[ExI] Not Immoral to Want to Be Immortal
lcorbin at rawbw.com
Sat Apr 26 08:46:36 UTC 2008
> [Rafal wrote]
>> ### ...The article is about as radically pro
>> life-extension as you can get without
>> whipping out your Alcor bracelet... Rafal
It didn't even mention cryonics...hardly radical in my view.
> ...Which makes one wonder, what if The Price is Right is still around as we
> approach the singularity. Does the prevailing singularity theory predict a
> runaway inflation right before a singularity?
No, because "inflation is always and everywhere
a monetary phenomenon" --- Milton Friedman.
Money itself follows the laws of supply and demand,
almost the same way everything else does. If
governments "print" too much then prices go up,
and if too little is printed, prices go down (everything
else being equal).
The "print" is in quotes, because the actual amount of
money is mainly controlled by the Fed in terms of the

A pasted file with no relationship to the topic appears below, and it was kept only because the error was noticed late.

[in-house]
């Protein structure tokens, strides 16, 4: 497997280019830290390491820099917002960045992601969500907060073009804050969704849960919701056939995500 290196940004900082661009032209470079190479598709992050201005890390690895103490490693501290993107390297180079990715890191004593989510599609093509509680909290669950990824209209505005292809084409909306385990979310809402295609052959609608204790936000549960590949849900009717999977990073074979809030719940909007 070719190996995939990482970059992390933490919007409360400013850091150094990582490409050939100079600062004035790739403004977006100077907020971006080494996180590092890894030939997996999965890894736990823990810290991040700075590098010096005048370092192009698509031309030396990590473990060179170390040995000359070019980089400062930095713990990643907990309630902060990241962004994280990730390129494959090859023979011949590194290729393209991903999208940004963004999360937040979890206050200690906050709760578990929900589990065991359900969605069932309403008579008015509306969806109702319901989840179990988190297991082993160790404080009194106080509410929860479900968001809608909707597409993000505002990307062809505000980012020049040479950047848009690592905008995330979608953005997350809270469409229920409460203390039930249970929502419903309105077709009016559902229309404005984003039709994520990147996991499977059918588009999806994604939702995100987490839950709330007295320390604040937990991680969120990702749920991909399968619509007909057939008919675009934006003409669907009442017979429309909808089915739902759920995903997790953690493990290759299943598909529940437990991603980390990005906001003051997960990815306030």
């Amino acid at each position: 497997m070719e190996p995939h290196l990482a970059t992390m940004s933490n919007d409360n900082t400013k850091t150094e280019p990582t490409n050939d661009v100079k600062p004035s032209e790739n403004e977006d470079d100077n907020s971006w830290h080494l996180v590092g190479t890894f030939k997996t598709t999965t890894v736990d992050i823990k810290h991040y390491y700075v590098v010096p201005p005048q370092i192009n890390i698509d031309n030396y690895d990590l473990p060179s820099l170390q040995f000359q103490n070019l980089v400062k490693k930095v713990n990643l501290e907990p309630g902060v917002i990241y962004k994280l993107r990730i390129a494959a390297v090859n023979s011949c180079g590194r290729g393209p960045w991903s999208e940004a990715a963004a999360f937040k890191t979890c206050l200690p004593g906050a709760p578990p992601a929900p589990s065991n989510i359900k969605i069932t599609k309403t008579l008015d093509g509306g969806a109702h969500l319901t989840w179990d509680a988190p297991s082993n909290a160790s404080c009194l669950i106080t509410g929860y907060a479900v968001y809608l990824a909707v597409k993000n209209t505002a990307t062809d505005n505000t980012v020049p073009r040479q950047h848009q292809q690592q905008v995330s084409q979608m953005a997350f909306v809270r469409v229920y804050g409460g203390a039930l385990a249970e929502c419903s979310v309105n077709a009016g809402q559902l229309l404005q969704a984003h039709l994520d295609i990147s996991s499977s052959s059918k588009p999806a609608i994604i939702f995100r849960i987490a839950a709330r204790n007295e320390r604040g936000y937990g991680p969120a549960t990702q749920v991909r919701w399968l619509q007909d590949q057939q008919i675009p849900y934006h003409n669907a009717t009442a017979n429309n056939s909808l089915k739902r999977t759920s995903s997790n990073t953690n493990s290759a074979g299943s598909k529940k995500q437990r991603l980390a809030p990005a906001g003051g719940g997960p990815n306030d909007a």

prime interest rate it charges borrowing banks. Good
economists all know that the money supply should be
caused to expand by about 3% per year in America,
to reflect real growth (and thus maintain price stability).
Government sponsors inflation to cheat the public and
transfer wealth in a hidden way from the public to
government in lieu of raising taxes. (It also has the
advantage of punishing prudence, punishing saving,
and rewarding living on credit.) The U.S. government
basically paid off its WWII debt through inflation.
> Does currency become meaningless? Does it remain stable just
> before, since few anticipate or even understand what is happening
> at the time?
It may depend on the precise scenario, as you imply
next. For example, if people feel that some tremendous
change is about to happen, many might reason that there
is no further reason to save or to defer gratification. For
example, suppose that I knew that the singularity was
going to happen next week. How would my actions
Well, for one thing, given my own beliefs, I'd reckon that
with .5 probability I had a week left to live. Now if I'm
going to be dead, then I might as well live it up. On
the other hand, if I'm going to live, the economy will
be completely different (so far as I know, and I've
actually given little thought to this---thanks for asking).
Either way, maybe we should expect a run on goods,
and so a last minute steep inflation as goods become
scarce relative to dollars.
> Is there such a thing as prevailing singularity theory?
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